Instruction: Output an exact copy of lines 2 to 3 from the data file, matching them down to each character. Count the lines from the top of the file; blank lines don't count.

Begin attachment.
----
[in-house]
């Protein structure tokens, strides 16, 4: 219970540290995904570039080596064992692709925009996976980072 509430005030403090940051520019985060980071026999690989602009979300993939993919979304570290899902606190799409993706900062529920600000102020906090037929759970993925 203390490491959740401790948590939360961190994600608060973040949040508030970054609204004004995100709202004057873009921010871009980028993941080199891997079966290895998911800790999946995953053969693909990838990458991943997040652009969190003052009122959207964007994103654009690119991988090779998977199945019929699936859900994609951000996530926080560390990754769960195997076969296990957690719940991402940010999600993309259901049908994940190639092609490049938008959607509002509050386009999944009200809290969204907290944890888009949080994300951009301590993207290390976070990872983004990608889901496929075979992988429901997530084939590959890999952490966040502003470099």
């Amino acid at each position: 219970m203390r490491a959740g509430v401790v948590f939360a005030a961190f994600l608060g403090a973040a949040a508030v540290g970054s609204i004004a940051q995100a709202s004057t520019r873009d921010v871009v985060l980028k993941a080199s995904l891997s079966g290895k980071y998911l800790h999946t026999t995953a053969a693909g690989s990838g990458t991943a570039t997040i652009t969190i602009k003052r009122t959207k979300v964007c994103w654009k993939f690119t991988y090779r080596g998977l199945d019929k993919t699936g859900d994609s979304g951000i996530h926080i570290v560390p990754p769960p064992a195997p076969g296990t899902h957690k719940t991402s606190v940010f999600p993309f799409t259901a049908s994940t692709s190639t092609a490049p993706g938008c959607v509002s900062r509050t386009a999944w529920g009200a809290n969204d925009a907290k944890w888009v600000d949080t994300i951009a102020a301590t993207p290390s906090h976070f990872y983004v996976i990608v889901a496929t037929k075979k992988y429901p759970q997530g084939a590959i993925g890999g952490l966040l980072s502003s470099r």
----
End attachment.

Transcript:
């Protein structure tokens, strides 16, 4: 219970540290995904570039080596064992692709925009996976980072 509430005030403090940051520019985060980071026999690989602009979300993939993919979304570290899902606190799409993706900062529920600000102020906090037929759970993925 203390490491959740401790948590939360961190994600608060973040949040508030970054609204004004995100709202004057873009921010871009980028993941080199891997079966290895998911800790999946995953053969693909990838990458991943997040652009969190003052009122959207964007994103654009690119991988090779998977199945019929699936859900994609951000996530926080560390990754769960195997076969296990957690719940991402940010999600993309259901049908994940190639092609490049938008959607509002509050386009999944009200809290969204907290944890888009949080994300951009301590993207290390976070990872983004990608889901496929075979992988429901997530084939590959890999952490966040502003470099």
């Amino acid at each position: 219970m203390r490491a959740g509430v401790v948590f939360a005030a961190f994600l608060g403090a973040a949040a508030v540290g970054s609204i004004a940051q995100a709202s004057t520019r873009d921010v871009v985060l980028k993941a080199s995904l891997s079966g290895k980071y998911l800790h999946t026999t995953a053969a693909g690989s990838g990458t991943a570039t997040i652009t969190i602009k003052r009122t959207k979300v964007c994103w654009k993939f690119t991988y090779r080596g998977l199945d019929k993919t699936g859900d994609s979304g951000i996530h926080i570290v560390p990754p769960p064992a195997p076969g296990t899902h957690k719940t991402s606190v940010f999600p993309f799409t259901a049908s994940t692709s190639t092609a490049p993706g938008c959607v509002s900062r509050t386009a999944w529920g009200a809290n969204d925009a907290k944890w888009v600000d949080t994300i951009a102020a301590t993207p290390s906090h976070f990872y983004v996976i990608v889901a496929t037929k075979k992988y429901p759970q997530g084939a590959i993925g890999g952490l966040l980072s502003s470099r």